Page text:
Youth Deer Hunting in the Bluegrass State

Oct 14, 2014

There is absolutely nothing better than spending time in the great outdoors with your kids. It is an experience that no child should be without, and it can often be just as rewarding for the adults.

My little hunting partner is 9 years old, and this WILL be the year he kills his first deer! We’ve been out every season for the last four years, and although he has only been big enough to handle the gun himself for the last two (I don’t believe in holding his gun and aiming for him,) it is at a point now where it’s really up to me. He can shoot a baseball at 100 yards, I just have to get him in a position where he has the opportunity. Now granted, the spike leaning up against the bottom few rungs of our ladder stand last year was a pretty good opportunity, but it was a simple case of sensory overload, and we’ve both recovered from that (he recovered in about 20 minutes, it took me until New Years…)

The set of challenges that comes with killing a deer using a 9 year old is not easily overcome, especially when you vagabond-hunt here and there on any friendly, sympathetic person’s land that lets us! The challenges I face outside of getting him in position, really just boils down to restraint; trying to get him to restrain from making noise, and restraining myself in the manners with which I try to restrain him!

When you’re a 9 year old boy, there are certain things that are primal urges, instincts even, that are very difficult to suppress. For instance, walking past a cut cornstalk without kicking it is nearly impossible, and any sapling shorter than him obviously needs pushed down. A stick lying on the ground must be picked up and examined for possible use, and any “droppings” require immediate inspection, followed by a postulation of which animal dropped them. His whisper can be heard from 200 yards away, and the amount of snacks it takes to sustain him for four hours in a tree stand could fill up a claw-foot bathtub.

Being that we “vagabond-hunt”, often seeing our stand or spot for the first time in the dark the morning of the hunt, I’ve found it best to take everything so that we’re always prepared. When I was young, I was dropped off in the woods an hour before daylight, and picked up an hour afterwards, and I have distinct memories of teetering on the edge of both starvation and hypothermia throughout the day, with the constant pondering of which debilitation would be my demise possibly the only thing keeping my mind active and me alive. With those memories lodged in my mind, we carry enough equipment to the stand to lightly stock a military outpost, both in gear and food.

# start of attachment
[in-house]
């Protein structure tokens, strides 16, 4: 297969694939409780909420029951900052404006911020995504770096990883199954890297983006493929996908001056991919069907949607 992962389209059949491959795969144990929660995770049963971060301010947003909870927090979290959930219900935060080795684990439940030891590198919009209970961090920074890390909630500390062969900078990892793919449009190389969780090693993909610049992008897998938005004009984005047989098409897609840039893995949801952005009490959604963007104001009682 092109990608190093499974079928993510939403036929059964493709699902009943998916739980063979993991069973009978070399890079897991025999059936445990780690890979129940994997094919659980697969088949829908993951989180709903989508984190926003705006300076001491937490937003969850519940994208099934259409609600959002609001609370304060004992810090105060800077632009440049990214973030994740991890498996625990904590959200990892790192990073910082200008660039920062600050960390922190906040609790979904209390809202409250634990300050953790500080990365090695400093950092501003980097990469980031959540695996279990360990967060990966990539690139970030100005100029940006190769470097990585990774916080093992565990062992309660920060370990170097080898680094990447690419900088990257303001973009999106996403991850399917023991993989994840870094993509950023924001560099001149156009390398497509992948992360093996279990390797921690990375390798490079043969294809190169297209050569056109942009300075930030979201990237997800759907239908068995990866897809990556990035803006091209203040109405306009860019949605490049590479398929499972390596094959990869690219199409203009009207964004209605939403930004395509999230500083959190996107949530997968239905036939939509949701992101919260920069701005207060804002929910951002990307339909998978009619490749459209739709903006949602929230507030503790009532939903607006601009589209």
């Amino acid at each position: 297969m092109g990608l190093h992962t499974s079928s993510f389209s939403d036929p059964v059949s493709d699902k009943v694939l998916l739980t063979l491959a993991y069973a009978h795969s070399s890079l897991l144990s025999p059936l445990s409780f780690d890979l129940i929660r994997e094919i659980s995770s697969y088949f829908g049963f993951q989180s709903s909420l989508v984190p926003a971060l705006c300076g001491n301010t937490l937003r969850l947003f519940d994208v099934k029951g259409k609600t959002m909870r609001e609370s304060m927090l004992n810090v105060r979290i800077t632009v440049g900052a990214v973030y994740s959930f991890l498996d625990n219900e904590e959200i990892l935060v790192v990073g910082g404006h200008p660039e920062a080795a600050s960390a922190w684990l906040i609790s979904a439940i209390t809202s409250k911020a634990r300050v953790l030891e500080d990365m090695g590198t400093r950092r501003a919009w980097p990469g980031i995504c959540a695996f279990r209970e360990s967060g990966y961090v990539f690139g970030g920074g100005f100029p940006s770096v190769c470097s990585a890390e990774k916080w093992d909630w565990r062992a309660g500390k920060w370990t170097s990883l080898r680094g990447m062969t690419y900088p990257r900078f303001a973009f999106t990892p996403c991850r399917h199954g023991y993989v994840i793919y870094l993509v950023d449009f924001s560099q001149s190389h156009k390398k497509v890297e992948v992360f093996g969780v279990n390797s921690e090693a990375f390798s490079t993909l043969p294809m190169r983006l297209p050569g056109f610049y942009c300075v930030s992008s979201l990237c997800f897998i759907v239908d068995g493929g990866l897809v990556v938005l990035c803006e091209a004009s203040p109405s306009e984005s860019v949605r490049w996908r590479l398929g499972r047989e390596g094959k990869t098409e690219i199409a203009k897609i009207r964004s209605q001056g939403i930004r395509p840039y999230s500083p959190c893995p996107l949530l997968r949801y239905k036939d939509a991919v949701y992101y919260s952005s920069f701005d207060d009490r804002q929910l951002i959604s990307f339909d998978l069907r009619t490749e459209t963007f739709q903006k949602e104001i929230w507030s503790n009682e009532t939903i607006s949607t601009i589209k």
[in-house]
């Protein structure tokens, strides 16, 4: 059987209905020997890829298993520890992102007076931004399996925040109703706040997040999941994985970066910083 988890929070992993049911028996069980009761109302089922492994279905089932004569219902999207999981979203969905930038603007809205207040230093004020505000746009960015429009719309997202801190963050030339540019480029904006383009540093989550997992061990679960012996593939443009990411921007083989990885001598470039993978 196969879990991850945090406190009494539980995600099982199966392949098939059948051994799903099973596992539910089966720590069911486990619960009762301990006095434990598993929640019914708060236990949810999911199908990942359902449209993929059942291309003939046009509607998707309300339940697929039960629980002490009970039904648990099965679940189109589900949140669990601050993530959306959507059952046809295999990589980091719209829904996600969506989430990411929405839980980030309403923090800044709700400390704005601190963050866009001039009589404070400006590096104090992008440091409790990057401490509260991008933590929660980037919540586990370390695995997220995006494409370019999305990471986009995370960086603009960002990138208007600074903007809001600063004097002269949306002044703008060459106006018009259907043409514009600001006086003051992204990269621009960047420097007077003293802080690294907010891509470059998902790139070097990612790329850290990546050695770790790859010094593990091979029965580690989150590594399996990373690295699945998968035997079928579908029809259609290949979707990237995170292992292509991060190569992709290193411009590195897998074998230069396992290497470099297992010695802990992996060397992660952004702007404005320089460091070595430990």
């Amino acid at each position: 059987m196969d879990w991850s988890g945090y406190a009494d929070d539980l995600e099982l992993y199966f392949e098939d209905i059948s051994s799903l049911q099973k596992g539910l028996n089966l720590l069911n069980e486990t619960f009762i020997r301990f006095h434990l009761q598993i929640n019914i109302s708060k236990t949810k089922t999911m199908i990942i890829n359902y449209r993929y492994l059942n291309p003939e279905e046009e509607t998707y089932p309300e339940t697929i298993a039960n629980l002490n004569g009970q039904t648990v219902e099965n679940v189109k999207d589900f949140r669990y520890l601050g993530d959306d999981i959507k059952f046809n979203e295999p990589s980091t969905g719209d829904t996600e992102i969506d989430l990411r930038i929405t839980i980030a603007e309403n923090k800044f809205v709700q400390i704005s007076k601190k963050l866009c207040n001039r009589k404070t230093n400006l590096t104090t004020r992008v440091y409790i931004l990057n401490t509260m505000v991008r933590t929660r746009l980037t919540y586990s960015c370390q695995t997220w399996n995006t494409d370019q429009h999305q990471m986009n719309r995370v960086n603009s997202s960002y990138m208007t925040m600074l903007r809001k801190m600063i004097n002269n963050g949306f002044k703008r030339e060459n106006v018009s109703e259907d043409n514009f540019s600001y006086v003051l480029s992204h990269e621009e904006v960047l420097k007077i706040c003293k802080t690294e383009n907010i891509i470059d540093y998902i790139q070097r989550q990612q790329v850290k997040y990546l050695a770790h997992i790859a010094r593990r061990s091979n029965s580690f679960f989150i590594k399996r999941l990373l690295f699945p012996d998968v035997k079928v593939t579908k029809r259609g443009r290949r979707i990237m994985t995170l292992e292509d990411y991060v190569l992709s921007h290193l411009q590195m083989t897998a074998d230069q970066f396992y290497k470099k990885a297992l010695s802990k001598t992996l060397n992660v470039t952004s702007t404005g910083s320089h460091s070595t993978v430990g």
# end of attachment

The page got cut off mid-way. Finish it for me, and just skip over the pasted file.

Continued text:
On one particular instance, while carrying a 40-pound backpack, a rain suit, and his rifle at a very quick pace due to a late afternoon position change, one of the cornstalks grabbed my foot and sent me flying. I hit the ground hard, and his eyes were the size of golf balls. Not only did I manage (more practice in restraint) to withhold the symphony of vulgarities on the tip of my tongue, I also turned the situation into another lesson for my young apprentice. While laying on the ground and looking up at him, I whispered, “Now you see that, that is how you fall. I didn’t land on the backpack and I kept the rifle from sticking into the ground.” I’m all about passing down wisdom…

In all seriousness, we had a great trip, and I can’t thank my friend Kenny Douglas enough for taking us. We didn’t connect on a deer, but our first trip to Kentucky was a blast. Not to mention, it’s free for kids under 10 to hunt in Kentucky, and very cheap for 11-15 year olds. If only Tennessee, Arkansas, and Illinois would adopt the same pricing, we’d hunt them all! I am going to try to get him over to Tennessee for another chance before Missouri’s youth season comes in, one way or the other, we’re getting his first deer this year!